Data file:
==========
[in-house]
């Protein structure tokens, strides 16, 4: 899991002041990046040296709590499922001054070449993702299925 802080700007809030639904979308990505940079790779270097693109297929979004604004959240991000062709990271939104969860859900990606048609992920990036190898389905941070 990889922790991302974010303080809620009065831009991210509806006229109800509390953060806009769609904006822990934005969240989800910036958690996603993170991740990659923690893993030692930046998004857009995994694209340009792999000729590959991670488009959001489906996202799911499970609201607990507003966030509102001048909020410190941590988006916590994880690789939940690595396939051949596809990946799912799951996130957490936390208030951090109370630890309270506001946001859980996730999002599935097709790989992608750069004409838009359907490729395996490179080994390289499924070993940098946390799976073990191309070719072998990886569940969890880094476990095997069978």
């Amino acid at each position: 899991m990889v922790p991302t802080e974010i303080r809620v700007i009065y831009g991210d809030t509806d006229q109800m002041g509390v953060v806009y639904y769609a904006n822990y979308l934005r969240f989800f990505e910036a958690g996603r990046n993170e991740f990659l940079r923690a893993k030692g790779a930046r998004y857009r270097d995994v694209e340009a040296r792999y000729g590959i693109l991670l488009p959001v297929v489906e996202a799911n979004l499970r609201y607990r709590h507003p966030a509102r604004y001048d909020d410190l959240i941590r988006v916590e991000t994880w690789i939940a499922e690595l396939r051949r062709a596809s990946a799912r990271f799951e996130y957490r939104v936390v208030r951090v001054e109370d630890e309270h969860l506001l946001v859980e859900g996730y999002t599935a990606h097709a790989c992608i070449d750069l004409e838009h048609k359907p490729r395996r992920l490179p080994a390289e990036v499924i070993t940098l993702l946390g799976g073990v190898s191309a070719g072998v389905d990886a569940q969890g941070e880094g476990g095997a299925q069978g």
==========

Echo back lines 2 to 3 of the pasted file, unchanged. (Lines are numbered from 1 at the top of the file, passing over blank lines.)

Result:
């Protein structure tokens, strides 16, 4: 899991002041990046040296709590499922001054070449993702299925 802080700007809030639904979308990505940079790779270097693109297929979004604004959240991000062709990271939104969860859900990606048609992920990036190898389905941070 990889922790991302974010303080809620009065831009991210509806006229109800509390953060806009769609904006822990934005969240989800910036958690996603993170991740990659923690893993030692930046998004857009995994694209340009792999000729590959991670488009959001489906996202799911499970609201607990507003966030509102001048909020410190941590988006916590994880690789939940690595396939051949596809990946799912799951996130957490936390208030951090109370630890309270506001946001859980996730999002599935097709790989992608750069004409838009359907490729395996490179080994390289499924070993940098946390799976073990191309070719072998990886569940969890880094476990095997069978």
């Amino acid at each position: 899991m990889v922790p991302t802080e974010i303080r809620v700007i009065y831009g991210d809030t509806d006229q109800m002041g509390v953060v806009y639904y769609a904006n822990y979308l934005r969240f989800f990505e910036a958690g996603r990046n993170e991740f990659l940079r923690a893993k030692g790779a930046r998004y857009r270097d995994v694209e340009a040296r792999y000729g590959i693109l991670l488009p959001v297929v489906e996202a799911n979004l499970r609201y607990r709590h507003p966030a509102r604004y001048d909020d410190l959240i941590r988006v916590e991000t994880w690789i939940a499922e690595l396939r051949r062709a596809s990946a799912r990271f799951e996130y957490r939104v936390v208030r951090v001054e109370d630890e309270h969860l506001l946001v859980e859900g996730y999002t599935a990606h097709a790989c992608i070449d750069l004409e838009h048609k359907p490729r395996r992920l490179p080994a390289e990036v499924i070993t940098l993702l946390g799976g073990v190898s191309a070719g072998v389905d990886a569940q969890g941070e880094g476990g095997a299925q069978g």